Proof: By Euclid
(related to Proposition: Prop. 9.30: Odd Divisor of Even Number Also Divides Its Half)
 For since $A$ measures $B$, let it measure it according to $C$.
 I say that $C$ is not odd.
 For, if possible, let it be (odd).
 And since $A$ measures $B$ according to $C$, $A$ has thus made $B$ (by) multiplying $C$.
 Thus, $B$ is composed out of odd numbers, (and) the multitude of them is odd.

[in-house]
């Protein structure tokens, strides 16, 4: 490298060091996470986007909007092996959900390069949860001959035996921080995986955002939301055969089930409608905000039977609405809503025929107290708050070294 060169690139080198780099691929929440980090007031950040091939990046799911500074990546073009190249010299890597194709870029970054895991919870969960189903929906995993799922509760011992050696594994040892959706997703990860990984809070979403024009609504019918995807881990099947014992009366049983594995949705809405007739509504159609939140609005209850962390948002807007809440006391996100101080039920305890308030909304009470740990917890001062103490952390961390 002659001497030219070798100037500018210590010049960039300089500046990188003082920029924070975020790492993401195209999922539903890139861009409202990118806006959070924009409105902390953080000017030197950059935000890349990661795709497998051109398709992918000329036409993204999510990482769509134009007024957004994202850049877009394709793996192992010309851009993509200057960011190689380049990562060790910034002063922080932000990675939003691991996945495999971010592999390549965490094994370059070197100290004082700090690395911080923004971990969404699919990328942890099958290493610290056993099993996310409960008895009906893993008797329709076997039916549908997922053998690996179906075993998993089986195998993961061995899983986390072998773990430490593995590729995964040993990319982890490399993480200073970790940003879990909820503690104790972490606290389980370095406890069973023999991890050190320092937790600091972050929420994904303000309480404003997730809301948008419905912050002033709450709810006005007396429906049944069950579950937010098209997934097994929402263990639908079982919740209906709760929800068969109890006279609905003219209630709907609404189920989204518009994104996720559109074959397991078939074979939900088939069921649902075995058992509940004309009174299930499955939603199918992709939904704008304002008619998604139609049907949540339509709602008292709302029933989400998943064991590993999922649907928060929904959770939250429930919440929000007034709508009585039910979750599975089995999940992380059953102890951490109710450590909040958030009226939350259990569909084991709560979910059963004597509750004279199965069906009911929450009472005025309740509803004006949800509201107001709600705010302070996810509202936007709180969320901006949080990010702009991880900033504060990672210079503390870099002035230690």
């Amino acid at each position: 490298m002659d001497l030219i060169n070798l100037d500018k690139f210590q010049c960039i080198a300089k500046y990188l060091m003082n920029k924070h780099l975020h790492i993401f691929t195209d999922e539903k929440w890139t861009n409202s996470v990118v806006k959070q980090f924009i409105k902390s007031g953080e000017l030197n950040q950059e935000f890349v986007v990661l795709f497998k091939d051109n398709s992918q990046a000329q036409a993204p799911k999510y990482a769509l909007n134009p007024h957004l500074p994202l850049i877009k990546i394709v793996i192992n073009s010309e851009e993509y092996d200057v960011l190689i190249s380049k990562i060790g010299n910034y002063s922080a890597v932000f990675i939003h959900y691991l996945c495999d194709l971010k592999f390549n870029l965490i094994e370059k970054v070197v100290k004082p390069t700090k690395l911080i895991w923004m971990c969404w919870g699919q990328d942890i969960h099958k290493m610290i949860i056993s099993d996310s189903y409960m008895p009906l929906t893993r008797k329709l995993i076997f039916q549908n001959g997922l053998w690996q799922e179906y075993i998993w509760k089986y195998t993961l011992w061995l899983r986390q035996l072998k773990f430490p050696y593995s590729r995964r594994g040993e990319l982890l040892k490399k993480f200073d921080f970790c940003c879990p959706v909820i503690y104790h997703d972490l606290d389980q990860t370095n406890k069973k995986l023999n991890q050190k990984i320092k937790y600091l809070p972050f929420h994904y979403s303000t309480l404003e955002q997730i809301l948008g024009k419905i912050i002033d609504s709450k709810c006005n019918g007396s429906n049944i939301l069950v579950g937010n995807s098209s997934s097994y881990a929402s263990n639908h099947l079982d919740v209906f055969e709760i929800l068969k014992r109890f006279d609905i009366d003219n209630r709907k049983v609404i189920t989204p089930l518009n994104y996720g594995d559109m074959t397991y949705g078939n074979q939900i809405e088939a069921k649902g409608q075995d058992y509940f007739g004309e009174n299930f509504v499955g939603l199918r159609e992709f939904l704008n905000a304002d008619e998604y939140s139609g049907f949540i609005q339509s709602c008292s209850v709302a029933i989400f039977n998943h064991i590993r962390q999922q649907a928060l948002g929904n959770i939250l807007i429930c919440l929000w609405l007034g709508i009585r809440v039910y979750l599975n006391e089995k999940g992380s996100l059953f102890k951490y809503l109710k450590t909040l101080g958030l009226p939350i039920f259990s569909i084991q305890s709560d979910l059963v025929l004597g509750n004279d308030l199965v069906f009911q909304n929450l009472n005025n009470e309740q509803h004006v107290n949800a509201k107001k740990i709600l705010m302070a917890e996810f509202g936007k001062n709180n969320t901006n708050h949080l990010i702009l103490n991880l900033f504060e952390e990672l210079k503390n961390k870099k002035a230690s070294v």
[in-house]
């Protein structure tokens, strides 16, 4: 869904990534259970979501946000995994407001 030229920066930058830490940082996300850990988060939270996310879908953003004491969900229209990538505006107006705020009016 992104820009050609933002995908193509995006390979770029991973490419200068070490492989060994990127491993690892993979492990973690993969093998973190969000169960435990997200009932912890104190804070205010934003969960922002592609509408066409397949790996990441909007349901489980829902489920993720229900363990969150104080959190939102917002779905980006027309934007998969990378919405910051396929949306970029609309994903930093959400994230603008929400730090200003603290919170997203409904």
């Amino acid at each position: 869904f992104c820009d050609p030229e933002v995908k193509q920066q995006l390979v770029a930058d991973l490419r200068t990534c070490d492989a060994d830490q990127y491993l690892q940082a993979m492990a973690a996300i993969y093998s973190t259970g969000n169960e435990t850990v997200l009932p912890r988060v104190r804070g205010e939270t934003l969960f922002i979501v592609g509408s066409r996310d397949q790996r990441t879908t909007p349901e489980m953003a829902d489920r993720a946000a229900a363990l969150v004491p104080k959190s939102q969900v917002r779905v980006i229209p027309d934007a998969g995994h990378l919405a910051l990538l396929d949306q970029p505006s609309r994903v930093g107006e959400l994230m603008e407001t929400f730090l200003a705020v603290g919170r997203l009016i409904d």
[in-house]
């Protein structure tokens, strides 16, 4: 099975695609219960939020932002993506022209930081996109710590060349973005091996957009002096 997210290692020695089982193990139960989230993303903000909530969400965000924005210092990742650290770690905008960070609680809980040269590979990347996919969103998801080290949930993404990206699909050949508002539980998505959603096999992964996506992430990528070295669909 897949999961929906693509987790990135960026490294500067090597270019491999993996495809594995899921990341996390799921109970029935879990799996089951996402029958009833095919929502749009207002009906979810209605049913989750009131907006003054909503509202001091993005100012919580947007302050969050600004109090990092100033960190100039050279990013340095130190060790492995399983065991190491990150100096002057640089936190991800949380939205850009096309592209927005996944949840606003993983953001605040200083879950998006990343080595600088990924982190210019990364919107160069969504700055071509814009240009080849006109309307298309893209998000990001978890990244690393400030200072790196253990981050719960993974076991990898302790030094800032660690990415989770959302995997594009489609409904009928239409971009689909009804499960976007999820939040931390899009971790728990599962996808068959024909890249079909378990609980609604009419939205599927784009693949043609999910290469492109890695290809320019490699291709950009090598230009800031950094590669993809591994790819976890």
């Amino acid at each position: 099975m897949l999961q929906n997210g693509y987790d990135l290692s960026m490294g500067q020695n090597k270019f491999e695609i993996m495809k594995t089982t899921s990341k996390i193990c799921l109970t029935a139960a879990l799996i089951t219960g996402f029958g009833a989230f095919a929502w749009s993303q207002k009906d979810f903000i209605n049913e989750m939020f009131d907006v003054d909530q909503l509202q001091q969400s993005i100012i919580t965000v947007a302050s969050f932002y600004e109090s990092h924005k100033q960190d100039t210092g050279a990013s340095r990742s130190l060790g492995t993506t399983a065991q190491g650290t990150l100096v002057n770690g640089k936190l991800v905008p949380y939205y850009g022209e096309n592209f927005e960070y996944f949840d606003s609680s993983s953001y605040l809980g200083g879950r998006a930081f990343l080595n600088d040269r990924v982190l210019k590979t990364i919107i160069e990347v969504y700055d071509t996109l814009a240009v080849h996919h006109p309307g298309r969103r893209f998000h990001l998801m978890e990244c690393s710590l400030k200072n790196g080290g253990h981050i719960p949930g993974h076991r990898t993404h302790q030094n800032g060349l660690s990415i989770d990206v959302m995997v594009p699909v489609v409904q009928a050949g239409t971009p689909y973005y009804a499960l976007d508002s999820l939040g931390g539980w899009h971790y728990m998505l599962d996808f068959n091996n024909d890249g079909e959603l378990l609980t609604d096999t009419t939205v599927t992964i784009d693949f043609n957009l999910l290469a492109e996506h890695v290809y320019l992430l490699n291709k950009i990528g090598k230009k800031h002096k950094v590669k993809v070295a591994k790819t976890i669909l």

$B$ is thus odd [Prop. 9.23].
 The very thing (is) absurd.
 For ($B$) was assumed (to be) even.
 Thus, $C$ is not odd.
 Thus, $C$ is even.
 Hence, $A$ measures $B$ an even number of times.
 So, on account of this, ($A$) will also measure (one) half of ($B$).
 (Which is) the very thing it was required to show.
∎
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References
Adapted from (subject to copyright, with kind permission)
 Fitzpatrick, Richard: Euclid's "Elements of Geometry"